The ancient WGD within Cyprininae was identified via phylogenetic analyses of genome-wide markers, which integrated subgenomes M and P. Analyses compared both subgenomes of goldfish, common carp, and golden-line barbel (Sinocyclocheilus grahami) to zebrafish and grass carp. A MCMCTree analysis in the Phylogenetic Analysis by Maximum Likelihood (PAML) package (v4.8) (30) with four calibration points suggested that the progenitor-like genomes diverged approximately 15.09 Ma ago (T1; Fig. 2C). Following allopolyploidization (T2), S. grahami originated about ~11 Ma ago (T3), followed by goldfish and common carp at ~9 Ma ago (T4). These dates were more recent than those (13.75 and 9.95 Ma ago, respectively) estimated by using 568 single-copy genes (Fig. 2, C and D, and fig. S1E). The new estimate (13.75 to 15.09 Ma) of timing for the Cyprininae WGD (T2; Fig. 2C) was earlier than those (10 to 12 Ma ago) based on gene markers (19). The expansion and contraction of gene families were estimated to infer the evolutionary history after the Cyprininae-specific WGD event relative to the teleost-specific WGD event in zebrafish and grass carp (fig. S1, F and G, and data S2_14). Within 4453 expanded gene families, there were 313 transcription factors, indicating a significant abundance (P < 0.01, Fisher’s exact test). Most of them were known to be involved in embryonic development, especially organogenesis during differentiation of germinal layers (fig. S1H).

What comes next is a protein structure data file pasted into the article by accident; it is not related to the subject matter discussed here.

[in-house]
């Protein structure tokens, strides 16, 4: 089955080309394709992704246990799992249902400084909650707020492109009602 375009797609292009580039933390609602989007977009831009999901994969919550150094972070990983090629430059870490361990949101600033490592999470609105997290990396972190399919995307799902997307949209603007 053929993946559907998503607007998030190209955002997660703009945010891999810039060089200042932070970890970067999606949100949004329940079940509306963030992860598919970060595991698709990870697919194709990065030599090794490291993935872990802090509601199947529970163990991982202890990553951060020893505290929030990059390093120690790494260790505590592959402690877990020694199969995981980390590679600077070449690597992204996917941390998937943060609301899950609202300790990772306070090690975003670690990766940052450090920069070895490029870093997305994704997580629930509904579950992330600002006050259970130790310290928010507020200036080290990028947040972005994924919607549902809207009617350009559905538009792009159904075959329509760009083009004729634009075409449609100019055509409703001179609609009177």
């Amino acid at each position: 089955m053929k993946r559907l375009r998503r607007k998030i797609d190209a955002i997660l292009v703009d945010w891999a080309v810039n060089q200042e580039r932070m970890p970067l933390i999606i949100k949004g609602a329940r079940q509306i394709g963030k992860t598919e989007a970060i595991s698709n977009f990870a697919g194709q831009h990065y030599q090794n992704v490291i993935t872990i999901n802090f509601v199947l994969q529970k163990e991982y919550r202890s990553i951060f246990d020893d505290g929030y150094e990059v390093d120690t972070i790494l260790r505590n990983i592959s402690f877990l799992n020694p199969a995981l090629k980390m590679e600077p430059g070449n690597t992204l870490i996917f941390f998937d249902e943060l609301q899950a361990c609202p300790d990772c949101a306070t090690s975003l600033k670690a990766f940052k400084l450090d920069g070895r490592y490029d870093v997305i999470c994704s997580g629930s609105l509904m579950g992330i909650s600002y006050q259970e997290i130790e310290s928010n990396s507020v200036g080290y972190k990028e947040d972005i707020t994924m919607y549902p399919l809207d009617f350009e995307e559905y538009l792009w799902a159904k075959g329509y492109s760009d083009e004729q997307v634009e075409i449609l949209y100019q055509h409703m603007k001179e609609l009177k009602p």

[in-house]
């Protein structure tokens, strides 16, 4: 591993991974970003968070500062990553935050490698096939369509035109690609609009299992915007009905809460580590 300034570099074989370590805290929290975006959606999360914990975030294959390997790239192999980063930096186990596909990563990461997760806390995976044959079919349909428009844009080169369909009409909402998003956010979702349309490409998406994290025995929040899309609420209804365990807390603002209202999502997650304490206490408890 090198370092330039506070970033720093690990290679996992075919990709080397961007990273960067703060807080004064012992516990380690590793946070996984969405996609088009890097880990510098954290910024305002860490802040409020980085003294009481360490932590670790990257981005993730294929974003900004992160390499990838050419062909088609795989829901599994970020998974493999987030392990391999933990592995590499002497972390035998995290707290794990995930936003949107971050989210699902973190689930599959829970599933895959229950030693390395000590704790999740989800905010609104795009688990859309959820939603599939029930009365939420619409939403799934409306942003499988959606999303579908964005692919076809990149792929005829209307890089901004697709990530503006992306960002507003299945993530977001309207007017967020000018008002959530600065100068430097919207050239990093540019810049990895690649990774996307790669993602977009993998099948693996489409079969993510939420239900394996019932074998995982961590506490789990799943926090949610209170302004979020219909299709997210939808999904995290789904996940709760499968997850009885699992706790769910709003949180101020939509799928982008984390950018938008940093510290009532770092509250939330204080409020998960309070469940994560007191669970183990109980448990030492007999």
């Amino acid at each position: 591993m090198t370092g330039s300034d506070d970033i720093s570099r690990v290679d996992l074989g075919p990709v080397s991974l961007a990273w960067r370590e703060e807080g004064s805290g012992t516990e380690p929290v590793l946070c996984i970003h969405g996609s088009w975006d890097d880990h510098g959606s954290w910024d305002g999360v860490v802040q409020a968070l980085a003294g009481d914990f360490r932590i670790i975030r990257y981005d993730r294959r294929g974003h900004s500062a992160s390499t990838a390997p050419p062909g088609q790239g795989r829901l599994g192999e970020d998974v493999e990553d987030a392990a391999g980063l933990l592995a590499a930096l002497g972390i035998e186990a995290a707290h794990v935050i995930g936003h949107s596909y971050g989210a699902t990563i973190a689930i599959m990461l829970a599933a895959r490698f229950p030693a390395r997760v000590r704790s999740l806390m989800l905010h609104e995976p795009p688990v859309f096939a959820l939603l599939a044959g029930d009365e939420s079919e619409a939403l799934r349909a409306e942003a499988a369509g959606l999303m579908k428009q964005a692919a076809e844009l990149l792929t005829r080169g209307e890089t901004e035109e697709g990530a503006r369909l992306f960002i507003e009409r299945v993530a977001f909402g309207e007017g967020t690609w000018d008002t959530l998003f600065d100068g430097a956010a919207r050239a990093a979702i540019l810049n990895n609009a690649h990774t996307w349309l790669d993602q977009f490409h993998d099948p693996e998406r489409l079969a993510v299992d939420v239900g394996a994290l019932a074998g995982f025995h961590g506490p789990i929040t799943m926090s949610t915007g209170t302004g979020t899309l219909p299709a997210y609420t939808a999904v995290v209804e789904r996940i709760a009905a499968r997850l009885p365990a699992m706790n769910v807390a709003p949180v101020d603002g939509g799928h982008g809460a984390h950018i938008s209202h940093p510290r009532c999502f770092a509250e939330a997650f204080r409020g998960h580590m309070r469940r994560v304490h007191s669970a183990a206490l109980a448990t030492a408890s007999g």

Evolution of subgenomes in Cyprininae

Evolution of subgenomes has been reported in allopolyploid angiosperms (8, 10) and vertebrates (9). They typically showed conservation of one progenitor-like genome and diversification of the other by large structural variation in collinearities compared to the ancestral genome. In contrast, comparison of allotetraploid goldfish annotated genes, repeats, and noncoding RNAs (ncRNAs) showed approximately equal representations between the two subgenomes. Approximately 1.5 Gb of chromosome-scale sequences were partitioned into subgenomes M and P, which was consistent with the number of genes in M (20,913, 52.07%) and P (19,248, 47.83%). The proportions of repeat sequences and ncRNAs were also similar between the two subgenomes (data S3_1). Thus, the two subgenomes had similar gene densities and distributions in most chromosomes, except for significantly higher densities in three M (chr1, chr20, and chr43) and one P (chr27) chromosomes (P < 0.05, two-tailed paired t test; data S3_2). The two subgenomes also contributed similar proportions of all TE families with annotation against public database (fig. S2, A and B, and data S3_3). Further, the comparison between two subgenomes of common carp in genomic contents showed nearly equal representations between subgenomes B and A (29).